• ITVI.USA
    14,088.240
    34.090
    0.2%
  • OTRI.USA
    21.610
    -0.070
    -0.3%
  • OTVI.USA
    14,061.290
    31.460
    0.2%
  • TLT.USA
    2.660
    0.020
    0.8%
  • TSTOPVRPM.ATLPHL
    2.540
    0.060
    2.4%
  • TSTOPVRPM.CHIATL
    2.460
    0.270
    12.3%
  • TSTOPVRPM.DALLAX
    1.360
    -0.040
    -2.9%
  • TSTOPVRPM.LAXDAL
    2.910
    0.180
    6.6%
  • TSTOPVRPM.PHLCHI
    1.490
    0.050
    3.5%
  • TSTOPVRPM.LAXSEA
    3.130
    0.260
    9.1%
  • WAIT.USA
    108.000
    5.000
    4.9%
  • ITVI.USA
    14,088.240
    34.090
    0.2%
  • OTRI.USA
    21.610
    -0.070
    -0.3%
  • OTVI.USA
    14,061.290
    31.460
    0.2%
  • TLT.USA
    2.660
    0.020
    0.8%
  • TSTOPVRPM.ATLPHL
    2.540
    0.060
    2.4%
  • TSTOPVRPM.CHIATL
    2.460
    0.270
    12.3%
  • TSTOPVRPM.DALLAX
    1.360
    -0.040
    -2.9%
  • TSTOPVRPM.LAXDAL
    2.910
    0.180
    6.6%
  • TSTOPVRPM.PHLCHI
    1.490
    0.050
    3.5%
  • TSTOPVRPM.LAXSEA
    3.130
    0.260
    9.1%
  • WAIT.USA
    108.000
    5.000
    4.9%
InsightsNewsWeather and Critical Events

Winter storms increasing volatility in western markets (with forecast video)

Salt Lake City in particular

A snowstorm slammed Utah on Monday, resulting in road closures and accidents on interstates and secondary routes.

The Washington Department of Transportation (WSDOT) reported hundreds of crashes across the state. Gusty winds and whiteout conditions accompanied the heavy snowfall in some areas.

Salt Lake City received a record 8.6 inches for Feb. 3. The old record was 7 inches, set in 1936, and average snowfall for Feb. 3 is a little less than half an inch. An additional 5 to 10 inches of snowfall are likely Wednesday night through Thursday.

Impact on freight

Freight volumes from Salt Lake City are declining a bit, possibly because carriers knew the storm was coming and didn’t want to send drivers there. FreightWaves SONAR shows that outbound tender volumes (OTVI.SLC) dipped Monday to 128.05 index points in the Salt Lake City market, dropping the Headhaul score (HAUL.SLC) from 21.98 to 8.82. The Headhaul index is the difference between the amount of outbound and inbound volume for a particular market. A higher Headhaul score means more freight is leaving the market than is arriving. So there would be more available loads to pick up.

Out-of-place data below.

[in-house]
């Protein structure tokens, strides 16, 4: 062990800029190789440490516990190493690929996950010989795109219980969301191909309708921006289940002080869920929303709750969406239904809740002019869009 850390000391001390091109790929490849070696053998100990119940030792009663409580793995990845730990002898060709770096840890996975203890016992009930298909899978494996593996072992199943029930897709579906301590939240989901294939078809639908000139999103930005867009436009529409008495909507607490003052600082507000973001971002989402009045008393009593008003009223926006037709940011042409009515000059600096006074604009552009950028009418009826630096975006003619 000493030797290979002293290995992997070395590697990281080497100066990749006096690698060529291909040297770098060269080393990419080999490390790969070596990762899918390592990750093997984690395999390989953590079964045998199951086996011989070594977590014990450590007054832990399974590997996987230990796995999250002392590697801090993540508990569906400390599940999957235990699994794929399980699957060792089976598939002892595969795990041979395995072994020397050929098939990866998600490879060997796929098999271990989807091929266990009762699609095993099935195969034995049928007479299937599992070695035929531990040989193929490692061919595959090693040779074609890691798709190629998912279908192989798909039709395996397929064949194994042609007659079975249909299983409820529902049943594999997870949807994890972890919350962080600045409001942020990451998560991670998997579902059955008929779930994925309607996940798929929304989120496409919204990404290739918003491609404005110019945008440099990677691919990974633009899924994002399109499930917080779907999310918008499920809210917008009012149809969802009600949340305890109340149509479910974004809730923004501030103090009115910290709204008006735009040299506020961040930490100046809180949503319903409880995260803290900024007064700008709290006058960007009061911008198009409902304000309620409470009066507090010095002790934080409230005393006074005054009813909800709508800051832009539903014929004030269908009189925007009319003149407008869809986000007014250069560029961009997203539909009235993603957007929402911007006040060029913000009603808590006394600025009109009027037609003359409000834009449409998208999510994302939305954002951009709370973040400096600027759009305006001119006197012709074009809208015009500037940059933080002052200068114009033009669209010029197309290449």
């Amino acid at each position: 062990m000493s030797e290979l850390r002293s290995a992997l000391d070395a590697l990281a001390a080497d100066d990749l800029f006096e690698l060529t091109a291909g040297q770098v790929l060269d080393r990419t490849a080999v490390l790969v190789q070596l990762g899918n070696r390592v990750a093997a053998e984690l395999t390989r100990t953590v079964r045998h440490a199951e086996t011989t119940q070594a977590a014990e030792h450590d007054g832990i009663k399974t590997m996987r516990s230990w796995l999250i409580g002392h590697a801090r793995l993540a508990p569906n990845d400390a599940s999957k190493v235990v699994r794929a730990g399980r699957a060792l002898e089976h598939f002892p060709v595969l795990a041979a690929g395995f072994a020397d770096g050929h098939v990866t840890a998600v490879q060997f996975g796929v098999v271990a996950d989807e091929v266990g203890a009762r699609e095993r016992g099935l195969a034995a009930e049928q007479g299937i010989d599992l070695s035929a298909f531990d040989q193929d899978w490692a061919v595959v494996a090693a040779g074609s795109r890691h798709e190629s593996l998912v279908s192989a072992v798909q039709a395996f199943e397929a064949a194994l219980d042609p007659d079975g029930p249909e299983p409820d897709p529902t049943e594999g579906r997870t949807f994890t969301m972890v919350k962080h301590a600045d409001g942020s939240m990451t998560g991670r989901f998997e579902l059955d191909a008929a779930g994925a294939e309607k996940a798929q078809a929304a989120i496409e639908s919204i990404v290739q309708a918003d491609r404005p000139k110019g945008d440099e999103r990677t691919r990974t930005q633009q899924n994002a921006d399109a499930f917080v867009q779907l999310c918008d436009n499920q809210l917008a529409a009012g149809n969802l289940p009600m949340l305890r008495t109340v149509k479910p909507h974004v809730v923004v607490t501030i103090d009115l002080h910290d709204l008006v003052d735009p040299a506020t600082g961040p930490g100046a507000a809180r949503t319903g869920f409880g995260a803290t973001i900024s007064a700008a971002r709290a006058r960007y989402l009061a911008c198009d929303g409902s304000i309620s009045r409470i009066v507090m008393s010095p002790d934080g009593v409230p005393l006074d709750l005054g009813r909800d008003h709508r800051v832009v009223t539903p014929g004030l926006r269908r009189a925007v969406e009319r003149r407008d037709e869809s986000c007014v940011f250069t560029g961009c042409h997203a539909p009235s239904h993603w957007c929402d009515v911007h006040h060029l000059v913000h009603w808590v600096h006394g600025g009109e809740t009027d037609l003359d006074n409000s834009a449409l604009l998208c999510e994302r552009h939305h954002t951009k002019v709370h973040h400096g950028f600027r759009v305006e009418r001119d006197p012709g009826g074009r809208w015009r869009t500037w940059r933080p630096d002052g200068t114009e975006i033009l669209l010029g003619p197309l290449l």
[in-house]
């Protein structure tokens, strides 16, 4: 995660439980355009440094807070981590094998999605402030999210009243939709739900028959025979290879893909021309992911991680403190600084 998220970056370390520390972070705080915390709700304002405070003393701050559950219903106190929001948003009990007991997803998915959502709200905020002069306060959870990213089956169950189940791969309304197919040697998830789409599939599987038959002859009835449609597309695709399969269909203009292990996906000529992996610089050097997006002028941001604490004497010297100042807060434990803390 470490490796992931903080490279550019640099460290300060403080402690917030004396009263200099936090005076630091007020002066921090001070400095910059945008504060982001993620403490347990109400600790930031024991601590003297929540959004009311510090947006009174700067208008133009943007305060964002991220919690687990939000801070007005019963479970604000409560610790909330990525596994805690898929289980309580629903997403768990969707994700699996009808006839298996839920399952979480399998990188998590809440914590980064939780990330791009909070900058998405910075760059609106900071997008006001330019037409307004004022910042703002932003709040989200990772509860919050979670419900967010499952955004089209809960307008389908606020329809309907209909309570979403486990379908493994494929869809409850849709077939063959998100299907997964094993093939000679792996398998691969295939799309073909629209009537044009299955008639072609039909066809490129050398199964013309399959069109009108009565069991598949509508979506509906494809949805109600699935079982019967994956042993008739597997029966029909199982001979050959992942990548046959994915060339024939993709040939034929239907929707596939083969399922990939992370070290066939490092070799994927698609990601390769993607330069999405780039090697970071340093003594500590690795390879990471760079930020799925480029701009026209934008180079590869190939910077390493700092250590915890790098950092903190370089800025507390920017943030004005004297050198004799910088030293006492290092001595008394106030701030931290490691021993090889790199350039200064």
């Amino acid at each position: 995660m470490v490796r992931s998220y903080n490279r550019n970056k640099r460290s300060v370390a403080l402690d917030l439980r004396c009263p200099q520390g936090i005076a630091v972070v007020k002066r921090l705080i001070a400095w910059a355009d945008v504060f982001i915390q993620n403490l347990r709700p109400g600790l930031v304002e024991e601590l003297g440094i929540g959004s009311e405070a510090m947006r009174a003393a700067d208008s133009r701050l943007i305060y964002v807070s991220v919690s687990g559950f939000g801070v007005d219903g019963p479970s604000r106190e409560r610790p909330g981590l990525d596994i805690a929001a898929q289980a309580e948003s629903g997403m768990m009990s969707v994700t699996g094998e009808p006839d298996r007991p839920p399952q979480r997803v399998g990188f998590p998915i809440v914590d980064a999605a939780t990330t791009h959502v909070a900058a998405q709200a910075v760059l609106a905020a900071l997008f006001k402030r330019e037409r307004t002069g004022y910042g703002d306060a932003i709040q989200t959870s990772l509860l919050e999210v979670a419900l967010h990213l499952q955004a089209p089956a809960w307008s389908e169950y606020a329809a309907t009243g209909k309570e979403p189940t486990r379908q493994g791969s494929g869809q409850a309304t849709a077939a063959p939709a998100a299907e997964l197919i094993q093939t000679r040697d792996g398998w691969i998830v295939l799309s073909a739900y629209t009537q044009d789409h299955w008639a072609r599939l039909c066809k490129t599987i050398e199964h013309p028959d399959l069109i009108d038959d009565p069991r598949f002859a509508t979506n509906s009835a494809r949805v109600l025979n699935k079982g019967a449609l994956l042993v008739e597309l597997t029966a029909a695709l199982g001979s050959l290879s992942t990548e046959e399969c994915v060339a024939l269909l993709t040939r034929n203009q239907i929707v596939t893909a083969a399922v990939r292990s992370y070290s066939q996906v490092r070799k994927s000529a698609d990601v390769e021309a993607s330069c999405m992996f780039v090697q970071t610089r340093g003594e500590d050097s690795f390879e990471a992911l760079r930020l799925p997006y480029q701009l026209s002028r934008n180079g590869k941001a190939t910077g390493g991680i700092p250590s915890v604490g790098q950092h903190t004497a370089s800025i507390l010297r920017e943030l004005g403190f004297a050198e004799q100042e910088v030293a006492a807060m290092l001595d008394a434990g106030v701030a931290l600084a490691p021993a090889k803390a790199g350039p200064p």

Carriers are starting to accept more freight from Salt Lake City but only if it’s going into dry vans (non-climate-controlled trailers). Outbound dry van tender rejection rates (VOTRI.SLC) bottomed out last weekend at 4.85% but have rebounded slightly to 5.13%. Low tender rejection rates for dry van equipment in the Salt Lake market are a result of excess capacity that has pushed spot market rates down near or below contracted rates. Rejection rate measures the percentage of loads offered by shippers that are turned down by carriers for any number of reasons.

SONAR Tickers: ROTLT.SLC, ROTRI.SLC, VOTRI.SLC

The story is different for reefers, which are climate-controlled trailers. Drivers can set the temperature in order to protect certain items such as cosmetics, chemicals, water and beer from freezing. Outbound reefer tender rejection rates in Salt Lake City (ROTRI.SLC) jumped 397 basis points to 26.9% over the past few days, indicating spot market rates for refrigerated equipment are well above contracted rates and on the rise. Predicted additional snow showers the rest of this week could push reefer tender rejection rates higher, applying additional upward pressure to spot rates.

Shippers have responded by stretching tender lead times for reefer freight (ROTLT.SLC) to 4.24 days, just above the national average (ROTLT.USA) of 4.08 days. Lead time is the number of days between when a load is accepted by a carrier and when it is picked up. Lead times are normally expanded when shippers anticipate capacity issues and book their freight early to ensure a truck will arrive to pick up their load.